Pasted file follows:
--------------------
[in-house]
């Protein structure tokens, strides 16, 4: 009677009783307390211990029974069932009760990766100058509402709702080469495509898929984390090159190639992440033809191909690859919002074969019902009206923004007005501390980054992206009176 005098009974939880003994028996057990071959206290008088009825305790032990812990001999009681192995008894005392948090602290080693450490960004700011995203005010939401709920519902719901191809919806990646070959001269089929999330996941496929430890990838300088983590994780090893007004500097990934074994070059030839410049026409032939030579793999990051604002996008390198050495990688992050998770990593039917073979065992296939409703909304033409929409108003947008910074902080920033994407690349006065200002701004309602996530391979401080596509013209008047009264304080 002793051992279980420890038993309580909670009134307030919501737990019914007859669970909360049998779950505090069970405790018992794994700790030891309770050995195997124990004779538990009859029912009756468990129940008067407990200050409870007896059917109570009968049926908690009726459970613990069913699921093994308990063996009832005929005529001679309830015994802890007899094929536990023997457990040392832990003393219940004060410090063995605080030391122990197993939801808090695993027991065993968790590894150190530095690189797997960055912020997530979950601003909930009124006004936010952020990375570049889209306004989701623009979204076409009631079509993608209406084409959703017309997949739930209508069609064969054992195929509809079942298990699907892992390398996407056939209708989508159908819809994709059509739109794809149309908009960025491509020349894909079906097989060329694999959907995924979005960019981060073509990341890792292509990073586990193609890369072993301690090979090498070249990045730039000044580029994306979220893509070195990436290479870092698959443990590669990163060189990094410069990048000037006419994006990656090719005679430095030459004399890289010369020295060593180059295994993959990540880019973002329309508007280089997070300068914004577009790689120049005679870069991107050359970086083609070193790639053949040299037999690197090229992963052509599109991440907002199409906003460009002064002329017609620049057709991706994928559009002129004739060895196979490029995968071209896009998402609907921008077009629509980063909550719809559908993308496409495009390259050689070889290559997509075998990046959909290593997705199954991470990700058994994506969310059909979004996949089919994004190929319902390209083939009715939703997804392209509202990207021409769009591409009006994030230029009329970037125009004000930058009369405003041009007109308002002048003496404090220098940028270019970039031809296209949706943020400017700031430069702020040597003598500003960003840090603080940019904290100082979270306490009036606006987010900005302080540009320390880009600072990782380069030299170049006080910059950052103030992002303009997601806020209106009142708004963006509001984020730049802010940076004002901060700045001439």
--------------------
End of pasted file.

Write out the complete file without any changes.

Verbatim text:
[in-house]
């Protein structure tokens, strides 16, 4: 009677009783307390211990029974069932009760990766100058509402709702080469495509898929984390090159190639992440033809191909690859919002074969019902009206923004007005501390980054992206009176 005098009974939880003994028996057990071959206290008088009825305790032990812990001999009681192995008894005392948090602290080693450490960004700011995203005010939401709920519902719901191809919806990646070959001269089929999330996941496929430890990838300088983590994780090893007004500097990934074994070059030839410049026409032939030579793999990051604002996008390198050495990688992050998770990593039917073979065992296939409703909304033409929409108003947008910074902080920033994407690349006065200002701004309602996530391979401080596509013209008047009264304080 002793051992279980420890038993309580909670009134307030919501737990019914007859669970909360049998779950505090069970405790018992794994700790030891309770050995195997124990004779538990009859029912009756468990129940008067407990200050409870007896059917109570009968049926908690009726459970613990069913699921093994308990063996009832005929005529001679309830015994802890007899094929536990023997457990040392832990003393219940004060410090063995605080030391122990197993939801808090695993027991065993968790590894150190530095690189797997960055912020997530979950601003909930009124006004936010952020990375570049889209306004989701623009979204076409009631079509993608209406084409959703017309997949739930209508069609064969054992195929509809079942298990699907892992390398996407056939209708989508159908819809994709059509739109794809149309908009960025491509020349894909079906097989060329694999959907995924979005960019981060073509990341890792292509990073586990193609890369072993301690090979090498070249990045730039000044580029994306979220893509070195990436290479870092698959443990590669990163060189990094410069990048000037006419994006990656090719005679430095030459004399890289010369020295060593180059295994993959990540880019973002329309508007280089997070300068914004577009790689120049005679870069991107050359970086083609070193790639053949040299037999690197090229992963052509599109991440907002199409906003460009002064002329017609620049057709991706994928559009002129004739060895196979490029995968071209896009998402609907921008077009629509980063909550719809559908993308496409495009390259050689070889290559997509075998990046959909290593997705199954991470990700058994994506969310059909979004996949089919994004190929319902390209083939009715939703997804392209509202990207021409769009591409009006994030230029009329970037125009004000930058009369405003041009007109308002002048003496404090220098940028270019970039031809296209949706943020400017700031430069702020040597003598500003960003840090603080940019904290100082979270306490009036606006987010900005302080540009320390880009600072990782380069030299170049006080910059950052103030992002303009997601806020209106009142708004963006509001984020730049802010940076004002901060700045001439």